What to eat on non-fasting days. Dishes and menus. Healthy nutrition. Relation between foodstuffs and diseases. Functional foods. Glycemic index. Diet plan: practical summary. "Dr. Atkins", "Hollywood" and other fad diets versus medical science

Bread, cereals, pasta, fiber
Glycemic index
Meat and poultry
Sugar and sweet
Fats and oils
Dairy and eggs
Nuts and seeds
Food composition

  Anti-aging drugs and supplements
    5.1 Drugs that are highly recommended
      (for inclusion in your supplementation anti-aging program)
        Vitamin E
Vitamin C
Co-enzyme Q10
Lipoic acid
Folic acid
Flavonoids, carotenes
Vitamin B
Vinpocetine (Cavinton)
Deprenyl (Eldepryl)
    5.2 Drugs with controversial or unproven anti-aging effect, or awaiting other evaluation (side-effects)
        Phyto-medicines, Herbs
      5.3 Drugs for treatment and prevention of specific diseases of aging. High-tech modern pharmacology.
        Alzheimer's disease and Dementia
Immune decline
Infections, bacterial
Infections, fungal
Memory loss
Muscle weakness
Parkinson's disease
Prostate hyperplasia
Sexual disorders
Stroke risk
Weight gaining
    5.4 The place of anti-aging drugs in the whole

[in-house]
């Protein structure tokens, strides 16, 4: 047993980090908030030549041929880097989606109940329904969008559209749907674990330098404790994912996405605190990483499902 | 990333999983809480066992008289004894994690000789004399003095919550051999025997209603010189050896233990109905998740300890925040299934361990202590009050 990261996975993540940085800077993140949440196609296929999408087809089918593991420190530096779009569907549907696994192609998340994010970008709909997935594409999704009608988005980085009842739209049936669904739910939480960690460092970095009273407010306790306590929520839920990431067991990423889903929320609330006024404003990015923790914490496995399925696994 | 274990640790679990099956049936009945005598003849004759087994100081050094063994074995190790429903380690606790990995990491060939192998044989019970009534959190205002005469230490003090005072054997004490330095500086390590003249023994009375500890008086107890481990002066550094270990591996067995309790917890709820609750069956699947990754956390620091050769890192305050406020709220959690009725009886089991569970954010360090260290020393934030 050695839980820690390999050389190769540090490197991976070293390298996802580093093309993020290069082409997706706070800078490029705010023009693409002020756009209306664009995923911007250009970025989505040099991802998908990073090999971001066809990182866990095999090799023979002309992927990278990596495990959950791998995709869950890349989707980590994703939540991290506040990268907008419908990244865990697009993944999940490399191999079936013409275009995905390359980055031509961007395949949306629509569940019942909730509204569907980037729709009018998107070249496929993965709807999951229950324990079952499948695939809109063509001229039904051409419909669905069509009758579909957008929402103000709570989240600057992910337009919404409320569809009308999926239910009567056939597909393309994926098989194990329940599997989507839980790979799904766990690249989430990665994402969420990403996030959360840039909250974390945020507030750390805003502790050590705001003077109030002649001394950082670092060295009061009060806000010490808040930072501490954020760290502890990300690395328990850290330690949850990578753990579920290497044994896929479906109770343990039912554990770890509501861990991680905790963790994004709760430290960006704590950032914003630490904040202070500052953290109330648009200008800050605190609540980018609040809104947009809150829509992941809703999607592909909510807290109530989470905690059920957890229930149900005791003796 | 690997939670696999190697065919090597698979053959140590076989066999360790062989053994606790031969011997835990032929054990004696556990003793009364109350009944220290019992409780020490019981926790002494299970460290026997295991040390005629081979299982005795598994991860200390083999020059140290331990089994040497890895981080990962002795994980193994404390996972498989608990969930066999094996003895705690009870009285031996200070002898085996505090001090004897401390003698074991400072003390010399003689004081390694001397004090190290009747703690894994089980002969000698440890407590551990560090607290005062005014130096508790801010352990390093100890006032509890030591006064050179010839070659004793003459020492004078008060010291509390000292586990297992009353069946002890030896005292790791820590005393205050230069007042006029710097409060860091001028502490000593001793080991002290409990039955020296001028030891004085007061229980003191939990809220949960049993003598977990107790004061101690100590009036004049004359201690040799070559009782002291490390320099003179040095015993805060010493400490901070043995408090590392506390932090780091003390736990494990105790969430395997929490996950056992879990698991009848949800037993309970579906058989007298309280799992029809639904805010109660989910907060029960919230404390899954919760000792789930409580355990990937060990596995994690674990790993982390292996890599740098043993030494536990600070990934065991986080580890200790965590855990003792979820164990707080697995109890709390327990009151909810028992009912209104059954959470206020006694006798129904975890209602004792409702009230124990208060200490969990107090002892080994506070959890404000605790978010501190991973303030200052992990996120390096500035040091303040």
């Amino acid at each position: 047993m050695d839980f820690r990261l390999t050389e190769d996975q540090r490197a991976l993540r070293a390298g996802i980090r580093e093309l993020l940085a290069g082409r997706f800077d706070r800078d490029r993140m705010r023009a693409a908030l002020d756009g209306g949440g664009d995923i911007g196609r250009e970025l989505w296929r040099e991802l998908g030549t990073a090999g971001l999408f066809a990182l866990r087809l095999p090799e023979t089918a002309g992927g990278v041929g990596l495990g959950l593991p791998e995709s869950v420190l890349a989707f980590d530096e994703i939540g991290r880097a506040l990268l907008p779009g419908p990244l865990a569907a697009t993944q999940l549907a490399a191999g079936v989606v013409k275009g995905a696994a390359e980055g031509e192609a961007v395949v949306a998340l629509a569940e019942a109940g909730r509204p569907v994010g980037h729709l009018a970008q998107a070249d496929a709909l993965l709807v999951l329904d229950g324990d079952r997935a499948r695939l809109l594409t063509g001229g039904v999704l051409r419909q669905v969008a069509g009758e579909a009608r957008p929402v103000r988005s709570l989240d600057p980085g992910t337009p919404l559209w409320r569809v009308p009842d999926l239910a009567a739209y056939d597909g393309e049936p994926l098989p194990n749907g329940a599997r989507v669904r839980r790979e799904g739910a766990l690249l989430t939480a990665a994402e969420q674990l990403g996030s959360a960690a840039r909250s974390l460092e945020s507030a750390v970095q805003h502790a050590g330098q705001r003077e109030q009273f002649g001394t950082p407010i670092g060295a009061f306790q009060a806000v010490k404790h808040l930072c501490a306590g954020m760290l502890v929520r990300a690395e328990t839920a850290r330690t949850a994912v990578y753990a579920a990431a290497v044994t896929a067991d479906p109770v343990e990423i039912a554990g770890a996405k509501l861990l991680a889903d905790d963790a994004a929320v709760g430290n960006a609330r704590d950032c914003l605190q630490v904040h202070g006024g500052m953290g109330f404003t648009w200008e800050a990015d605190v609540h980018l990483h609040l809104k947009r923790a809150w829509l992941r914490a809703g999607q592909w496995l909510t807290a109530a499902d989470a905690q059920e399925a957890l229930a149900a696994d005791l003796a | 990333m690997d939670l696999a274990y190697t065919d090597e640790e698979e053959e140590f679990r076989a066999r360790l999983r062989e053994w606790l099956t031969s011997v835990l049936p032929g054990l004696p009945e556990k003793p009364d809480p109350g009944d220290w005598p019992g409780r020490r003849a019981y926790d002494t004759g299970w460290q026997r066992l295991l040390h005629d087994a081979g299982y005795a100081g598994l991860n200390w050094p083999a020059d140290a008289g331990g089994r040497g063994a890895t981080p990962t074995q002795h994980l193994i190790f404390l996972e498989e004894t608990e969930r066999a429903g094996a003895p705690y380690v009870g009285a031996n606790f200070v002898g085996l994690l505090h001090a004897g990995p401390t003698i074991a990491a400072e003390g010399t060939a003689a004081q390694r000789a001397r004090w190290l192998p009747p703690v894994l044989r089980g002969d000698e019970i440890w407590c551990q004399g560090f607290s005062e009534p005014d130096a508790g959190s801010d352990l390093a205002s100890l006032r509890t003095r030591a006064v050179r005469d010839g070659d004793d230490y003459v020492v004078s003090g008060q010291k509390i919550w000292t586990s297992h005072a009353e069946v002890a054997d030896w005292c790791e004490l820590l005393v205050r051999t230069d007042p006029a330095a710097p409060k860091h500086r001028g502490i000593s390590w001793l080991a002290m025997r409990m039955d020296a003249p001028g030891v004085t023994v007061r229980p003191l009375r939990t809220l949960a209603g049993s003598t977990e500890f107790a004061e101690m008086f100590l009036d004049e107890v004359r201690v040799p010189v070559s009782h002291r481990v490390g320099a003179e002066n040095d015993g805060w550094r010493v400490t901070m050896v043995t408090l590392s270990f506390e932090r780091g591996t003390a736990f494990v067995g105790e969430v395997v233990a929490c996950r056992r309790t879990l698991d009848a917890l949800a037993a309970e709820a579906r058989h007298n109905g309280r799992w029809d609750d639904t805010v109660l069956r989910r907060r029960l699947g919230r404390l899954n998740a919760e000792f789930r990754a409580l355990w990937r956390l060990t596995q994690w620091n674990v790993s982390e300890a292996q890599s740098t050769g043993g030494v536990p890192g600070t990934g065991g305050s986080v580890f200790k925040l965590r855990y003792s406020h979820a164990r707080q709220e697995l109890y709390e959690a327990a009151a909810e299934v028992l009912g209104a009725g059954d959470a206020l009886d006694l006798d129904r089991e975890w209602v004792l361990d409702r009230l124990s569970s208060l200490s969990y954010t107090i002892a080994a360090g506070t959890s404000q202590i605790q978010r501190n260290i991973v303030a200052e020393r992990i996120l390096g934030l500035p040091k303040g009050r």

program - a realistic evaluation
    6.1 Early diagnosis of disease - key factor to successful treatment.
      Alzheimer's disease and Dementia
Cataracts and Glaucoma
Genetic disorders
Heart attacks
Immune decline
Infectious diseases
Memory loss
Muscle weakness
Parkinson's disease
Prostate hyperplasia
Stroke risk
Weight gaining
    6.2 Biomarkers of aging and specific diseases
    6.3 Stem cell therapy and therapeutic cloning
    6.4 Gene manipulation
    6.5 Prosthetic body-parts, artificial organs
Bones, limbs, joints etc.
Heart & heart devices
    6.6 Obesity reduction by ultrasonic treatment
  Physical activity and aging. Experimental and clinical data.
        Aerobic exercises
Weight-lifting - body-building
Professional sport: negative aspects
  Conclusion: the whole anti-aging program
    9.1 Modifying your personal aging curve
      Average life span increment. Expert evaluation.
Periodic fasting and caloric restriction can add 40 - 50 years to your lifespan
Regular intake of anti-aging drugs can add 20-30 years to your lifespan
Good nutrition (well balanced, healthy food, individually tailord diet) can add 15-25 years to your lifespan
High-tech bio-medicine service can add 15-25 years to your lifespan
Quality of life (prosperity, relaxation, regular vocations) can add 15-25 years to your lifespan
Regular exercise and moderate physical activity can add 10-20 years to your lifespan
These approaches taken together can add 60-80 years to your lifespan, if you start young (say at age 20). But even if you only start later (say at 45-50), you can still gain 30-40 years

Click image
to view
    9.2 The whole anti-aging life style - brief summary 
    References eXTReMe Tracker
        The whole anti-aging program: overview

Home Contact Us ANTI-AGING GUIDE 2003